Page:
Never does it cross my mind that I should get them removed, or feel ashamed of the choices I've made …
Four years ago, two out of every ten people responded to a Harris Poll claiming they have at least one tattoo. Today, three in ten claim the same thing. Given the growth of the $1.6 billion dollar industry, it’s likely we’ll see a time where the majority of adults have at least one image permanently scarred onto their bodies. Being completely unscathed will be the anomaly.
Already, 1 in 4 regret they ever did it.
The industry gained a massive boost after Miami Ink became a thing. Finally tattooing, and the often misunderstood culture surrounding it, was able to 'safely' invade homes, showing it wasn't that bad after all. While the reality is that the show was completely staged for higher ratings, it reassuringly delivered ‘normal’ people getting tattoos for emotional reasons every week on television. The show struck a chord with the rest of the country, and soon the industry was completely drenched trying to keep up — even through times of economic uncertainty.
It snowballed even further from there …
In the late ‘90s, when I got my first tattoo, there weren’t very many places in Denver to even get one. And even if you could track down a reputable artist, they were still mostly relegated to zapping the upper arms or chest — places that were easier to cover up. I didn’t pay much attention to any advice that was given me back then, even from so-called 'experts,' and went right for the forearms. That was an unusual place back then, my tattooer gave me a lecture about how they’d be received in the real world the entire time she was working on it.
I had no idea what I wanted, just that I wanted something. I walked in with an idea of a barbed wire monstrosity. After the initial consultation, we decided that was a really dumb idea, and that a tribal running down from my elbow to my wrist would be a better one. The irony. Yet, even while I was under the needle for the first time, I felt like this flash in the pan was probably a bad idea.
The notion quickly faded, and I got the same exact design on my other arm. I was all about ‘balance’ back then. Maybe it was going to help me in my hip-hop career (or whatever I was thinking about doing at 18). Who knows.
But then I began hanging out with people who legitimately did tattoos as a lifestyle. I became mesmerized by the culture, the brotherhood, the family of it. These were people living outside of constraints, literally packing up and moving to another country just because they wanted to. Most of them didn’t pay taxes, or at least as much as they should have. They didn’t put bills in their own name. They were completely untraceable.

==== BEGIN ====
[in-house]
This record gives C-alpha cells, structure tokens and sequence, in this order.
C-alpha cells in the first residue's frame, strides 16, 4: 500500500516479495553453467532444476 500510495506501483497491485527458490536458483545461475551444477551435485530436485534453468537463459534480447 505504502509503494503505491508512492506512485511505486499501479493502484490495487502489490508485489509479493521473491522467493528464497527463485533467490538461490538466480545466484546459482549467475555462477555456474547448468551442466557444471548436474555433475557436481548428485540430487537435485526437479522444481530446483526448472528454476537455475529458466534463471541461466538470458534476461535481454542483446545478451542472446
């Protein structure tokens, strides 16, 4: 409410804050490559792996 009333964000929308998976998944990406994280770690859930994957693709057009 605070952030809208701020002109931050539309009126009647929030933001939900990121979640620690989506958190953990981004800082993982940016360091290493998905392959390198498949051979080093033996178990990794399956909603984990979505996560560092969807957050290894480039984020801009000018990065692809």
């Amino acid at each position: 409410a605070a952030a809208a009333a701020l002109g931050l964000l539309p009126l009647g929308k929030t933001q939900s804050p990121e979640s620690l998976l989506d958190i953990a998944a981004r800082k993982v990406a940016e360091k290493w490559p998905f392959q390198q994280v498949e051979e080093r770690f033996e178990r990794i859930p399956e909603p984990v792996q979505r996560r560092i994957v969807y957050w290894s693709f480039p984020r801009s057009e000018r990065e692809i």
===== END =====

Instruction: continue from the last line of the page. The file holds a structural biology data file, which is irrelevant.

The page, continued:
Real life gypsies.
I learned to respect the art, along with the artists. There was pride in this industry unmatched anywhere else. To everyone involved, it was a culture. It was never a job.
Between the time I first walked into the parlor to now, I’ve amassed over a hundred hours under the needle from artists I look up to. I still laugh when I see my first two tribals. And the lips I got of a girlfriend of two weeks, too. And sometimes a few others.
Every time I look at what I’ve done, if I even notice, I get a kick out of where I was, what was happening at the time. How the world’s changed. Never does it cross my mind that I should get them removed, or feel ashamed of the choices I made at a particular crossroad. They’re completely visible, and never has any of them interfered with work or having meaningful relationships with anyone I’ve met.
If people don’t like them, they’ll generally express it. Thankfully, too, because those aren’t people I want to be around, either.
Regret is a sad emotion. It doesn’t solve anything, it’s meaningless. It just sits there, bringing you down. Acting as if it’s possible to change the course of time. Is it worth it?
If you regret a tattoo, ask yourself why. Is it because it looks stupid? Is it because it reminds you of the past? What’s really driving this emotion? There are, I suppose, legitimate reasons to hate what you’ve done and want to erase it. Gang signs have no place for the rehabilitated, and lovers’ names are often painful. Change them; don’t regret them.
Maybe it’s for cosmetic reasons, that you think others are judging you because of it. That’s shallow. You’re worth more than the fleeting judgments they’re giving you. It isn’t any of their business what you look like, and it isn’t any of yours what they think of it.
It’s all a part of who you are right now. You’ve either changed or are willing to change. That’s a good thing. Moving forward is the only process any of us can do anymore. We can’t change the world, but we can change our world.
Regret is a powerful emotion, too. It isn’t easy to just let it go.
I assure you, living without it is empowering. Being able to control it is freedom.
I’m really starting to understand now how alive those friends of mine really feel, wherever they are.